COLUMBIA — A tiny twig of a tree sticks out from the ground, wrapped with elastic, giant leaves dwarfing its thin trunk.
A few yards away, another sapling stands 3 feet tall, with a trunk the width of a half-dollar and an odd ridge halfway up the tree.
Thirteen miles south, a 20-foot-tall tree has produced a few acorns to drop on John Sam Williamson Jr.’s front yard.
All of these trees come from the same place: the branches of the 90-foot-tall state champion bur oak tree. But these plants aren’t the McBaine bur oak’s offspring; they are exact copies. Tree specialists from Columbia and other cities, including Jacksonville, Ill., are trying to preserve the giant tree.
In March 2008, several MU professors and area agroforestry experts undertook the task of sprucing up the McBaine oak tree. The team tried to eliminate much of the tree’s dead branches. They loosened the dirt around the roots and spread fertilizer. The group also put a growth retardant in the soil. This chemical will encourage the tree to produce more leaves instead of growing taller, which should make the tree healthier.
But the process that got most of the group excited was pruning tiny twigs off of the ends of the branches. These twigs, called scion, soon became tiny clones of the McBaine oak tree through a process called grafting.
“Basically, the purpose of grafting that tree was to preserve it,” said Ryan Russell of MU Landscape Services. Russell took more scion from the McBaine oak this spring.
To graft a tree, he took this year’s growth for scion and attached it to a rootstock, or a different planted seedling, usually another oak.
“If you’re good at what you’re doing,” Russell said, “the root will push all of the growth into that little piece of scion wood.” This results in an exact genetic copy of the original tree.
Earl Cully, owner of Heritage Trees in Jacksonville, Ill., helped with the grafting process in 2008 and considers himself an expert in grafting oaks.
“It’s a long process,” Cully said. “It’s not something you can crank out in one or two years. The grafts might not get as big as the original, but they should grow just like the parent tree. I would expect that they’d live just as long, however long that might be.”
The current grafts are spread around the area. MU plant sciences professor Christopher Starbuck has one in a greenhouse at MU, Russell has a few tiny grafts in Columbia, and Cully has two from last year.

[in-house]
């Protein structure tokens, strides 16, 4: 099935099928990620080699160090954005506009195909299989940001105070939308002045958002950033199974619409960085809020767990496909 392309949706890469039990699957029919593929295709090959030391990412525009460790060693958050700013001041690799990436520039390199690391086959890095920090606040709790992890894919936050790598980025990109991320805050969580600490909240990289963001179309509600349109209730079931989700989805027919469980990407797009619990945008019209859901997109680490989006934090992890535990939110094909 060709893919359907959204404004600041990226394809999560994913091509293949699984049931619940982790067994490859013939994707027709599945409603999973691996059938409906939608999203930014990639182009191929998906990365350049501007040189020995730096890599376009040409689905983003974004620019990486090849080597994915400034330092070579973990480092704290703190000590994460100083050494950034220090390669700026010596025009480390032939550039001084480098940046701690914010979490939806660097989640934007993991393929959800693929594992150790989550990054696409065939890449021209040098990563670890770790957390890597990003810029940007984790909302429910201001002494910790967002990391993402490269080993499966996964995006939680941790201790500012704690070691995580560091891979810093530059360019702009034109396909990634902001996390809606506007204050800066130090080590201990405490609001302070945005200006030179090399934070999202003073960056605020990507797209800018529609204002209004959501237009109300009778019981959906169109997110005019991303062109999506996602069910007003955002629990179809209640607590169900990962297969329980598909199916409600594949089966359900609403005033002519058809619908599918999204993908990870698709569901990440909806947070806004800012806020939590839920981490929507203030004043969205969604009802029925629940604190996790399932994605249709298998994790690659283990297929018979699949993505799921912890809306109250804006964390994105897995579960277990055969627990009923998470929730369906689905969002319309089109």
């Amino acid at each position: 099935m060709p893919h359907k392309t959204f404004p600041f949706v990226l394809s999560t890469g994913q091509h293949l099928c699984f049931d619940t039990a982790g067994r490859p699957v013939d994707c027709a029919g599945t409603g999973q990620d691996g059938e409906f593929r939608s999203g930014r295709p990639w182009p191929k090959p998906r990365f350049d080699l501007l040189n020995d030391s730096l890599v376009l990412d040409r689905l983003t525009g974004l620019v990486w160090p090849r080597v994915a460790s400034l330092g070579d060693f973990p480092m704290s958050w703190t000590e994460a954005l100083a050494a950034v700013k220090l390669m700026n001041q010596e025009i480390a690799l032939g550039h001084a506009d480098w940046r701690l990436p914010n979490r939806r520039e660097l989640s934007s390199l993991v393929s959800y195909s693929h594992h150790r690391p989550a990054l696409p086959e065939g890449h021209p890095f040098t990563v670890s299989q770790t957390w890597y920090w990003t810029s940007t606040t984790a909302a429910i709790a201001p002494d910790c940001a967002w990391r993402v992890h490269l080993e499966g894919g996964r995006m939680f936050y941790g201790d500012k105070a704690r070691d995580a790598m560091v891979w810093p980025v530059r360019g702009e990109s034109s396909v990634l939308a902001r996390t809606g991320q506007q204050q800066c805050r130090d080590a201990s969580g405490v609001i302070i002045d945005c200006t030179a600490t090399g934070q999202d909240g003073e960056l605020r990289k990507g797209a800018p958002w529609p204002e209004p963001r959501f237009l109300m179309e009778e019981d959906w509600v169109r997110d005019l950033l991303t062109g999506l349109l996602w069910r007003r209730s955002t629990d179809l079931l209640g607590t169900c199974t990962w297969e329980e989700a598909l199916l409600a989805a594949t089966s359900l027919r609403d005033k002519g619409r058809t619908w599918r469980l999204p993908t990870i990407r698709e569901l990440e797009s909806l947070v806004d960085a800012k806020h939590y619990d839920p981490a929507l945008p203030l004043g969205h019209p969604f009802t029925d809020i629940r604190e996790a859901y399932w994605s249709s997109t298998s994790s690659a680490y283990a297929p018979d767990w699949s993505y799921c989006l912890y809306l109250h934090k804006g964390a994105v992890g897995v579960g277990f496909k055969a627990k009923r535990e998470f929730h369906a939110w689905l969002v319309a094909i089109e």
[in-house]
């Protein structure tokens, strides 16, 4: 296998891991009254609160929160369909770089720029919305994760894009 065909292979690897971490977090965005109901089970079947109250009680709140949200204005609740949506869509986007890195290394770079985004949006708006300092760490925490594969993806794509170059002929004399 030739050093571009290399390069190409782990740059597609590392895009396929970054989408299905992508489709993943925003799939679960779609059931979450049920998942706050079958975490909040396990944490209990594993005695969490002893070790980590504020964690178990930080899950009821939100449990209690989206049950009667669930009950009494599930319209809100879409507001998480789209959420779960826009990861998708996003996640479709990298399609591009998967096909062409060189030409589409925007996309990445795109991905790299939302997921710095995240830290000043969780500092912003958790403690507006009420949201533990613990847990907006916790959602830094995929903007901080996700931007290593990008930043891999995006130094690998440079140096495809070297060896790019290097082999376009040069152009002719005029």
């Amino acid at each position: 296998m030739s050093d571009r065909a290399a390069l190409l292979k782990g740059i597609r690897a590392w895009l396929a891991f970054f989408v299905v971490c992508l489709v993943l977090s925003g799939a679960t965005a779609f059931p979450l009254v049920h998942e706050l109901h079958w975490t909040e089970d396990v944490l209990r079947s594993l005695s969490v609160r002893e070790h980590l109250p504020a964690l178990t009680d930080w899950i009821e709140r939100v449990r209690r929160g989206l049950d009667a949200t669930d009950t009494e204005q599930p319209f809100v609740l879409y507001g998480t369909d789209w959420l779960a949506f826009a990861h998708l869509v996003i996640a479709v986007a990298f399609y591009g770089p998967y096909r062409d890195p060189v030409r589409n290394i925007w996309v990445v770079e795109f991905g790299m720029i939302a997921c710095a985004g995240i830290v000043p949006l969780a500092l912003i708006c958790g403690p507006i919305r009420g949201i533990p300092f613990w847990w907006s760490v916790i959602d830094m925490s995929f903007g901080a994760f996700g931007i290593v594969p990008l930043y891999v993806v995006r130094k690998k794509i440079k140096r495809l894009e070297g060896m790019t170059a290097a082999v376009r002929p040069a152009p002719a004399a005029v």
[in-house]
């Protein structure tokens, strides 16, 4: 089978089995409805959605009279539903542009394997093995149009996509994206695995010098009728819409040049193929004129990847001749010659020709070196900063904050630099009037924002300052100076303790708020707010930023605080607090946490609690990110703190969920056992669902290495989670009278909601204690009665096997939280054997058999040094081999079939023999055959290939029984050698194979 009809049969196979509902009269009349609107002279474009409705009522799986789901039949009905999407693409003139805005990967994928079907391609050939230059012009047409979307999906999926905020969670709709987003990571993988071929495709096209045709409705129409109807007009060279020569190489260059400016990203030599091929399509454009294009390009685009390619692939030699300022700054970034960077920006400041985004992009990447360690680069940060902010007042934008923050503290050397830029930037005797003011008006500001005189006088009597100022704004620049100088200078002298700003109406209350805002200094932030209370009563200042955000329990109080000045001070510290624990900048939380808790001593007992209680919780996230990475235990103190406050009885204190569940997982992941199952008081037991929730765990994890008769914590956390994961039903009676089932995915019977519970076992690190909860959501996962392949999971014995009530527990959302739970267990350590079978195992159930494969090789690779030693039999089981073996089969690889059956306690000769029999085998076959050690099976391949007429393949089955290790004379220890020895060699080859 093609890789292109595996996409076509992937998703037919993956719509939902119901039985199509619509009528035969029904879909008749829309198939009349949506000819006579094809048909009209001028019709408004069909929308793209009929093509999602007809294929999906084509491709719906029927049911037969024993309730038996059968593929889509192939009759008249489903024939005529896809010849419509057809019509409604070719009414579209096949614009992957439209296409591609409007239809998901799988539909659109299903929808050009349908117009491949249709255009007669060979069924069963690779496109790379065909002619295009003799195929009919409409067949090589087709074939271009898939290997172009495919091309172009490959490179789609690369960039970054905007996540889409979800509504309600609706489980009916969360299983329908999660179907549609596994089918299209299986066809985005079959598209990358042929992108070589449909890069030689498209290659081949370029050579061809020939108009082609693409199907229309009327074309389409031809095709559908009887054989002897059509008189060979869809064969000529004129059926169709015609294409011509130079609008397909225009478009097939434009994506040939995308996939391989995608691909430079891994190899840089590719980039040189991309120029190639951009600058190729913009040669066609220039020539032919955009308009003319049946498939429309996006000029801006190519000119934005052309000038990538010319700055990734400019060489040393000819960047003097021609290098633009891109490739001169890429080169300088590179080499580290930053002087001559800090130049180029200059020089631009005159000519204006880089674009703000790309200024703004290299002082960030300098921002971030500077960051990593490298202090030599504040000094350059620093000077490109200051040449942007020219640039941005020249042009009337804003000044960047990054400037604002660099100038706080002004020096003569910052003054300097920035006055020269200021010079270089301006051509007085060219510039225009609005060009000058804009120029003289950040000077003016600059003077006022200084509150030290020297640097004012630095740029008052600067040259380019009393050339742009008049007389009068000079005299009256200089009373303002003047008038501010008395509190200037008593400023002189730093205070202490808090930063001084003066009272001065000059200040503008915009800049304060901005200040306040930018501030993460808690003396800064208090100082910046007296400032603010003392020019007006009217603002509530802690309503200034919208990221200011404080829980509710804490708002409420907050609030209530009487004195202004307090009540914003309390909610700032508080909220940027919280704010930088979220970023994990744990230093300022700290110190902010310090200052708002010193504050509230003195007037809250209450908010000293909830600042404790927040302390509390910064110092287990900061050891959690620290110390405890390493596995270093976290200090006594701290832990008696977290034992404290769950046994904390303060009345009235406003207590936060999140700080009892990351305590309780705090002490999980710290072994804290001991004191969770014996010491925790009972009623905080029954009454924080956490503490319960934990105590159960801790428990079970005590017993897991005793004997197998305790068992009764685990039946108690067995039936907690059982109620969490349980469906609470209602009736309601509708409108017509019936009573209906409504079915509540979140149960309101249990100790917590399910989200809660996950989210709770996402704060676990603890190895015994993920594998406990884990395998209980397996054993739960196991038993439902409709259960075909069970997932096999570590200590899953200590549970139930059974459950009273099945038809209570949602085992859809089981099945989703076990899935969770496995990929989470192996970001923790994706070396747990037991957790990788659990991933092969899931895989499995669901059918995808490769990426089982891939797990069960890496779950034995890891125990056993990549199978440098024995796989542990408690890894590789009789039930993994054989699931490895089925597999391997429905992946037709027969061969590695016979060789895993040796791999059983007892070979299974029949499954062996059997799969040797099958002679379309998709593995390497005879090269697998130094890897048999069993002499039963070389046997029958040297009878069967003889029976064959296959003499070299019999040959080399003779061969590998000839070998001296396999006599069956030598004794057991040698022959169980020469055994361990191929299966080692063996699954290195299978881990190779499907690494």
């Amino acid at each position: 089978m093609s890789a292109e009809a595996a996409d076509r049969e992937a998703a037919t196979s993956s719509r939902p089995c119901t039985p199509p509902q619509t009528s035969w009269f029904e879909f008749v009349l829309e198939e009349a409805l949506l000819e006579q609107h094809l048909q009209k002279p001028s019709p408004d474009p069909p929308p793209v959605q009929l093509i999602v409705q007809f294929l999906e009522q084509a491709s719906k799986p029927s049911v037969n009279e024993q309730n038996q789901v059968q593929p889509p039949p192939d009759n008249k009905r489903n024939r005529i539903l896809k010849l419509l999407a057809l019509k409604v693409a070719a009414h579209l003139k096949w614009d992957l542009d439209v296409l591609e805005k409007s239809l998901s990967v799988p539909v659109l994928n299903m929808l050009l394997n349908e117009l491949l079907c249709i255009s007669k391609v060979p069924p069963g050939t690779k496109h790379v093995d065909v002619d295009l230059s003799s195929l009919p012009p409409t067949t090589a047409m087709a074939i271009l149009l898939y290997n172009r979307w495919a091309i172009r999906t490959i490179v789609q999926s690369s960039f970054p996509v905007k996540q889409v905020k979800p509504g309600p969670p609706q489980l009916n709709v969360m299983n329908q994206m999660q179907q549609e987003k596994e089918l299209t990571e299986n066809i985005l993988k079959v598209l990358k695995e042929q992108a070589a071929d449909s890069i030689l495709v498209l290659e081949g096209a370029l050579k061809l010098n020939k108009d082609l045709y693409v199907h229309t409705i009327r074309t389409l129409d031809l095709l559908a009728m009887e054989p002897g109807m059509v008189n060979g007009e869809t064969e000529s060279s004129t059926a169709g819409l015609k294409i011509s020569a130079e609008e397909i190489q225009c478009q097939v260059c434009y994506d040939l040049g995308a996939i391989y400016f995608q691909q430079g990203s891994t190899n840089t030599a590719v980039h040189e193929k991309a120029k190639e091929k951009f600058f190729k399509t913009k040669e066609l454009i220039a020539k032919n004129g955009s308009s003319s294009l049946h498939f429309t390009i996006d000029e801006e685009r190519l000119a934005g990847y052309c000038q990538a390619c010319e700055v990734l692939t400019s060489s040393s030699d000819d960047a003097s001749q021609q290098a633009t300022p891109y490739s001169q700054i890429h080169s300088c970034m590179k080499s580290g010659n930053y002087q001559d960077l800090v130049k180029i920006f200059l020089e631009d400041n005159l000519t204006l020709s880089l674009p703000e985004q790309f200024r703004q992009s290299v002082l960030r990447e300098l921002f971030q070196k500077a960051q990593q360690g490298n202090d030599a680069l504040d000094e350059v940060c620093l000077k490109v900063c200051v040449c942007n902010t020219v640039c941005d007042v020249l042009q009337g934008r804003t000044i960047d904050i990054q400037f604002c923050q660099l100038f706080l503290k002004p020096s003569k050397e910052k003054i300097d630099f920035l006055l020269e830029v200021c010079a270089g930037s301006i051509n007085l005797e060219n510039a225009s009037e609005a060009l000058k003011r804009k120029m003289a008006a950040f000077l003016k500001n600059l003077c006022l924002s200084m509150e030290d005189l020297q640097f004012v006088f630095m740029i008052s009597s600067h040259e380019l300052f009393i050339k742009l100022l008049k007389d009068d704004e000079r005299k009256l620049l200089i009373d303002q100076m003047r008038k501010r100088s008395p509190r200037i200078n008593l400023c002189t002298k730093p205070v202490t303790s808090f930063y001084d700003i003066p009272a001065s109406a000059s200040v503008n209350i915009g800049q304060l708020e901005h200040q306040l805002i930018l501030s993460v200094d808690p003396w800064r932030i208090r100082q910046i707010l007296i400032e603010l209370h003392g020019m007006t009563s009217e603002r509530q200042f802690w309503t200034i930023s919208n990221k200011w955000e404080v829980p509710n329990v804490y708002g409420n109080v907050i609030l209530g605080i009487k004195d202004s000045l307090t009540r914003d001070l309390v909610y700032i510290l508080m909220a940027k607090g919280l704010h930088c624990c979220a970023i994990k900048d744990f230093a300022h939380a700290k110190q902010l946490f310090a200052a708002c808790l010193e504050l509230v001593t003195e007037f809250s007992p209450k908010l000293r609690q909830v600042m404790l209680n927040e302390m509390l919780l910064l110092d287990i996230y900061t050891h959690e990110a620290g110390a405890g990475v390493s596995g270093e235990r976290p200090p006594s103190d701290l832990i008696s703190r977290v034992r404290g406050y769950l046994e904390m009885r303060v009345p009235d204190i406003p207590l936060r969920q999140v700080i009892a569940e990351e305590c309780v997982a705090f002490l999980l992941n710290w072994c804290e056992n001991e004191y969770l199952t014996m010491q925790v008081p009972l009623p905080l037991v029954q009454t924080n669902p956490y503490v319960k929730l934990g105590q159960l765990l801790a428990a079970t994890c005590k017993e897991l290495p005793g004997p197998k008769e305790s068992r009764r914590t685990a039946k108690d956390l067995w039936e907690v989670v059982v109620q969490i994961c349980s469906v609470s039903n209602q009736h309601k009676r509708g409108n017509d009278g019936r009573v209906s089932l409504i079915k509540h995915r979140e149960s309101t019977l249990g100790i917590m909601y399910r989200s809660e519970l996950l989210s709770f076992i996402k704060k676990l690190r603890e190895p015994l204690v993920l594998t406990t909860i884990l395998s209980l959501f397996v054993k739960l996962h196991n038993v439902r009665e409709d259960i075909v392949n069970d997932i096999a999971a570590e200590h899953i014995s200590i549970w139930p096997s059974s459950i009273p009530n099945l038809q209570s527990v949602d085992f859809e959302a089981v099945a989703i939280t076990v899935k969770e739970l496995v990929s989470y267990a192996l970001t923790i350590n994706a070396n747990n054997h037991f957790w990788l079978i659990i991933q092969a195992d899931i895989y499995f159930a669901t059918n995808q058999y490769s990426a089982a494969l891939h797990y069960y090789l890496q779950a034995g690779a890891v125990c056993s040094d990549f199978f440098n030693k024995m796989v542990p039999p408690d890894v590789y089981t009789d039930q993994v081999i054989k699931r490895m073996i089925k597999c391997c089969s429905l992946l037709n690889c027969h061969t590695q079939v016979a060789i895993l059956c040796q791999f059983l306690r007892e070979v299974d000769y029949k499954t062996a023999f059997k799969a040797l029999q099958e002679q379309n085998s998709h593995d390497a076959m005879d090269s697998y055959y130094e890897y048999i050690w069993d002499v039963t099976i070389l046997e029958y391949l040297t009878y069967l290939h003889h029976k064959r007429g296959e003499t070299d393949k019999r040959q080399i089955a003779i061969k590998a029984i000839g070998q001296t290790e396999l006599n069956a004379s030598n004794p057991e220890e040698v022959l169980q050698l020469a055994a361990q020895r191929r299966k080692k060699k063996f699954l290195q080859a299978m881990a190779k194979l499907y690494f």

“I just wanted to graft and save that genetic gene pool,” Cully said. “I want to get one planted in my arboretum, and the others, I think, should be planted somewhere over in Missouri.”
Russell said some of the grafts could be planted at MU, and others could be donated to various organizations or planted on private property.
Various other copies have been passed around the group that helped prune the tree originally.
“If something were ever to happen to that old tree, we’d have some floating around,” Russell said.
Williamson, who owns the McBaine oak, also has an older graft of the tree in his front yard. Williamson was happy to see the original tree trimmed, grafted and pampered because it’s part of his family history.
“It’s kind of a historic landmark,” he said. “College students and people from the university have been coming down here to look at it all my life. My dad, who was born in 1902, remembered it as a big tree. It’s obviously genetically superior, but it’s also lucky.”
The MU Forestry Club bore a hole into the tree in the 1950s and counted the rings from the sample, Williamson said. They estimated the tree to be about 300 years old, so Williamson now considers it 350 years old and in good health, despite the fact that the McBaine oak has been struck by lightning several times and was surrounded by 6 feet of water for six weeks during floods in 1993.
“Trees don’t really heal like humans,” Russell said. “They just seal off the wound and form calluses, which stops it from decaying any further. This year, I went back and checked it, and it seems to be healing quite well.”
Russell was surprised to see more than half an inch of callus wood over the cuts where limbs had been trimmed away last year — something that usually takes years.
The tree has an official circumference of 287 inches and is 90 feet tall with a limb spread of 130 feet, according to the National Register of Big Trees. It has been the Missouri Champion bur oak for 22 years, Williamson said, and it is the national co-champion, tied with a tree in Woodford, Ky.
However, Russell is concerned about the damage done by motorists who drive under and around the tree, tamping down soil and injuring the root system.
“People go driving around it or mudding through the area,” Russell said. “That’s what killed part of the root system. Most of the dead wood on the tree was on the side that people parked on.”
Williamson said that though many visitors take care of the tree, others sometimes leave trash behind.
“I’m happy for people to visit and have picnics,” Williamson said. “But I wish they wouldn’t drive around it. Many of them don’t realize they’re harming the tree; they just drive around it enjoying the shade.”
Williamson has thought about building a fence around the tree but decided that any obstruction would take away from the McBaine oak’s beauty.